Bromine has 35 protons. It is a non-metallic element that is part of the group of elements in the periodic table known as halogens. In addition to mercury, it is the only other element that exists in liquid form at room temperature.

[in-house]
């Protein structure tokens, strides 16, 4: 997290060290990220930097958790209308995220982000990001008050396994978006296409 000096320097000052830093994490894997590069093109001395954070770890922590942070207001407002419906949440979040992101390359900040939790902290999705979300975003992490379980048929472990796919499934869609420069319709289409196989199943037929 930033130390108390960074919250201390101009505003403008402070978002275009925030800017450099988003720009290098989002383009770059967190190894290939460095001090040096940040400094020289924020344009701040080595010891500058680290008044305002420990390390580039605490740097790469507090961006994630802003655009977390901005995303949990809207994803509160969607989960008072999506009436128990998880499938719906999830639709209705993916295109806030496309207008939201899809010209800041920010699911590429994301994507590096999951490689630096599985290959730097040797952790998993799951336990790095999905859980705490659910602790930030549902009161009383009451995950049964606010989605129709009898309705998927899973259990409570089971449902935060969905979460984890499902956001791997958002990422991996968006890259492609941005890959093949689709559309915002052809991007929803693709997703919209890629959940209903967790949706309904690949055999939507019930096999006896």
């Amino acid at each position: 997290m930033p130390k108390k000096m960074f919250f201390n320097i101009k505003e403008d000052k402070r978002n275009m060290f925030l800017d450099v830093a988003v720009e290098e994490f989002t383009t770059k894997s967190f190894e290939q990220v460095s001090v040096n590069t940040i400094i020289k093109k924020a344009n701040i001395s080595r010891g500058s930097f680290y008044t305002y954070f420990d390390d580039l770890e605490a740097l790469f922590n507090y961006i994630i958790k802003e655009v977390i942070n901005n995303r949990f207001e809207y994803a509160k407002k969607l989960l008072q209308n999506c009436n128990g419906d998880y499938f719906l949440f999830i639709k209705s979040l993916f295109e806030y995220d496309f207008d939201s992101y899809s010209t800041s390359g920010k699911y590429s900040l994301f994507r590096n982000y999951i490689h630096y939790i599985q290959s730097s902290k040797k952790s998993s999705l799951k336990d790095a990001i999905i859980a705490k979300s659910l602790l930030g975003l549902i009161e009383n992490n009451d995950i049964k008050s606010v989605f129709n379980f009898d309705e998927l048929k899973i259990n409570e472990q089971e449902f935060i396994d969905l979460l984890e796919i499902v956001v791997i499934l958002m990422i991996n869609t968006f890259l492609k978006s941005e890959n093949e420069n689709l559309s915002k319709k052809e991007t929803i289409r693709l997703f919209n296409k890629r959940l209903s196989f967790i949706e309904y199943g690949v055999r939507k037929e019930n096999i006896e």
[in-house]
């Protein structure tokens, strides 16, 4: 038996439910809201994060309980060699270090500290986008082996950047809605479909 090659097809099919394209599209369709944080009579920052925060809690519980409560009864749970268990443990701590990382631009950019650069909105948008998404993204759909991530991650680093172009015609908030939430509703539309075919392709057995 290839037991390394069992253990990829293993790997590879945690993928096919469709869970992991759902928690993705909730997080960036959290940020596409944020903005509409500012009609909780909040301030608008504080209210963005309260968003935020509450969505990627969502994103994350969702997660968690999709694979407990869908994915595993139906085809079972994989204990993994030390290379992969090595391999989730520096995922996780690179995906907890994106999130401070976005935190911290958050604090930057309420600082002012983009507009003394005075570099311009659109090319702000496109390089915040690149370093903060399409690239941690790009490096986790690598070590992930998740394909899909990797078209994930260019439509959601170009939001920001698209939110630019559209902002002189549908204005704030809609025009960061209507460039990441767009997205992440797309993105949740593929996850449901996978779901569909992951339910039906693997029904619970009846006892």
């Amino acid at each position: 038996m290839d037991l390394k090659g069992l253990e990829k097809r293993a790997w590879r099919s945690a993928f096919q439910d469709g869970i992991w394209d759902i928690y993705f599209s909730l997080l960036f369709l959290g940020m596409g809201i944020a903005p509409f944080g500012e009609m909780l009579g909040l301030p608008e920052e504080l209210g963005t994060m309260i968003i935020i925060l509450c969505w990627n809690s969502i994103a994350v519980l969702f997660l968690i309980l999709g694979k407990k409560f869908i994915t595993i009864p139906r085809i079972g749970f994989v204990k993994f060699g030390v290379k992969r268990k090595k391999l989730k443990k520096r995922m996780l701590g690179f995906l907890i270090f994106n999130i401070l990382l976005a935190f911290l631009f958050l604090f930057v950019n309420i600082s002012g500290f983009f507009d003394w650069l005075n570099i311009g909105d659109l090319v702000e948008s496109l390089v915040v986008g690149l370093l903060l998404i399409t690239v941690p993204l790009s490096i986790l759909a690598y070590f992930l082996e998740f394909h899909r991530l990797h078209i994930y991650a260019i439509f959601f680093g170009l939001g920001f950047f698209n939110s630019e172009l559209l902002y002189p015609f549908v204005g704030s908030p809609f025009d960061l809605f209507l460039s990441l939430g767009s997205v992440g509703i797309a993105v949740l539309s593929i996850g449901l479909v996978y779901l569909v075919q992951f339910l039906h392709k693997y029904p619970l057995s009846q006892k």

Bromine's name originates from the Greek word "bromos," which means "stench," and this reddish-brown liquid does indeed have an unpleasant odor. As an element, it is toxic, causing burns to exposed skin. Bromine is utilized in fire-retardant compounds and was once used in leaded gasoline. It is the 10th most common element in sea water and the 64th most prevalent in the earth's crust.